My ability to remain steady–independent of circumstance–is increasing month-by-month. Although I suffered a brief (but intense) collapse two weeks ago, I learned from it. As the last post implied, I came out of that crevasse more convinced than ever that my best chance for happiness depends on my progress along wisdom paths, particularly the one mapped by Buddhism but with shadings from Yogic, Christian, and Taoist traditions. This doesn’t mean I believe the freeway of conventionality to be evil (though it paves over much beauty on this earth), but I am certain it will never lead me to peace. To find ease of mind, I must follow an offramp to the road less traveled.

What are the steps on this less trammeled path?

  • First: learn to both tune and befriend consciousness. I’m finding it ever easier to adjust my levels of anxiety, sorrow, and longing. When I notice that my feeling state is agitated by fear, grief, or desire, I deliberately turn the dial toward neutrality. And if some of the angst remains, I do my best to experience it with an open heart.

    There are a number of ways to tune mental tone, but the most obvious is to use imagination. Just thinking of a beautiful landscape or a beloved friend or pet can feel settling. The richer the image we develop, the more grounded and peaceful we feel. With practice, tuning experience becomes rather easy. These days, I can simply decide to settle my mind, and after a few slow breaths, it settles.

    The capacity to accept, without resistance, whatever discomfort remains can be developed through mindfulness meditation. Since so much instruction in mindful practice is available, it seems superfluous to go into detail here. Let’s just stipulate that it works.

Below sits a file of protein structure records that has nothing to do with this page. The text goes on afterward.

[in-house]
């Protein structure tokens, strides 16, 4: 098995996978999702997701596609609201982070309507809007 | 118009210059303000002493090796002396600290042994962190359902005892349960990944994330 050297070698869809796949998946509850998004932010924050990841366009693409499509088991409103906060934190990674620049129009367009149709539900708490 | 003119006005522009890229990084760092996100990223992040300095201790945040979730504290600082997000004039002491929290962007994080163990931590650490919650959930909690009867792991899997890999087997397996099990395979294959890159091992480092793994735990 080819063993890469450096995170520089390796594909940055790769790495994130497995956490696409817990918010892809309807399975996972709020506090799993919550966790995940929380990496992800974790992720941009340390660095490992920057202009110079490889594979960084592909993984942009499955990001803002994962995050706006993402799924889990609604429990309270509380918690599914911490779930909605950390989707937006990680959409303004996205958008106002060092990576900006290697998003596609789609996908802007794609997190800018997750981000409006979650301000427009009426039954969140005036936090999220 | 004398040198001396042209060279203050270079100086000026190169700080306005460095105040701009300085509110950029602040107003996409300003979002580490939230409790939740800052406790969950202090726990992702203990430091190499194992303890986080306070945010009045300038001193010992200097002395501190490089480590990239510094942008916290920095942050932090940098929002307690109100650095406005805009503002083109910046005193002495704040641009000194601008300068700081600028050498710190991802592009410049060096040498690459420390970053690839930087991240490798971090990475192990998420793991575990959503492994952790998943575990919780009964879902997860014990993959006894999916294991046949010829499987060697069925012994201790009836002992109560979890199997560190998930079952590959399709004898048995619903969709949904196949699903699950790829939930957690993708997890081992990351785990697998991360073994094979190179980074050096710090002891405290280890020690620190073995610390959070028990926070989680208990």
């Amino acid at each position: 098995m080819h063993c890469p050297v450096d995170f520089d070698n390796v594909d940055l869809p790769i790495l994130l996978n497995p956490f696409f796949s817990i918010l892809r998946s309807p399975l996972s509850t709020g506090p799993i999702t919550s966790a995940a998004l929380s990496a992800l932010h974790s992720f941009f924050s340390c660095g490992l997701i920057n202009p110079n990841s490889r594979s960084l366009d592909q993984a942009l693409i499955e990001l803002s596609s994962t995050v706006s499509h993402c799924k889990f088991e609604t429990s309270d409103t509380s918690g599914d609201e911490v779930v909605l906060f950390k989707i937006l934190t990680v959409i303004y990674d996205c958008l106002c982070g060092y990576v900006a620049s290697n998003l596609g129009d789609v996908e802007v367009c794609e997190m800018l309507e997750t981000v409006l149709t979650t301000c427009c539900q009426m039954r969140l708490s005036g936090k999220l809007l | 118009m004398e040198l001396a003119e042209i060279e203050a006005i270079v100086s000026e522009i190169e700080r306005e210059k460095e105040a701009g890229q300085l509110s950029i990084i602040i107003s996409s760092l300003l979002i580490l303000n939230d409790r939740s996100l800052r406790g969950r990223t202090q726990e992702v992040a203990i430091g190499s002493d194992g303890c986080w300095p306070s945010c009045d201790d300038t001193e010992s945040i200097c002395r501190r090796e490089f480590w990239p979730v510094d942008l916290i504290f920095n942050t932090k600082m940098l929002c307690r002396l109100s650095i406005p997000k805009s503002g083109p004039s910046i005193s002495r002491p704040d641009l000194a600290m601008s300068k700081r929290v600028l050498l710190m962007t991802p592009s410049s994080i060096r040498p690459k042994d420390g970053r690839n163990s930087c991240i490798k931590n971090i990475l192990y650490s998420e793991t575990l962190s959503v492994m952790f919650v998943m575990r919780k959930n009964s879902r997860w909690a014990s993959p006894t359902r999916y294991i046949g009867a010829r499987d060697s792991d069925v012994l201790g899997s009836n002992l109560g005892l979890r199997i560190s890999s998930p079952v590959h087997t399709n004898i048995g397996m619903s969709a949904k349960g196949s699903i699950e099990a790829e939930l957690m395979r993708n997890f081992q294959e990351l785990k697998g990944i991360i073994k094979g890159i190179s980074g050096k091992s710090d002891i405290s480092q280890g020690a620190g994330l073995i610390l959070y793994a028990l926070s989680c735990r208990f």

You might wonder: if it’s possible to generate neutral feelings, can we generate ecstatic ones? It certainly can be done, and sometimes that feels helpful. I’m learning, however, that a state of ecstasy feels less necessary as I feel more contented. The desire for rapture is born from dread of its opposite: the less dread, the less desire. Further, wanting rapture perpetuates the cycle of anxiety, longing, frustration, and lament.
  • Second: enlarge your perspective. One of the surest methods for sidestepping angst is to focus on the Big Picture. We are products of long histories, both evolutionary and cultural. The prior two essays on this site discuss how genetic and historical factors determine our behaviors, and how we are offered only occasional choice points. Plus, even when we seem to make decisions, our selections remain strongly conditioned. Contrary to widespread belief, life trajectories are not constructed by personalities; they’re imposed by history and circumstance. Rather than individuals acting in the world, humans look more like world processes proffering illusions of individuality. Recognizing this, we feel less judgmental of ourselves and others.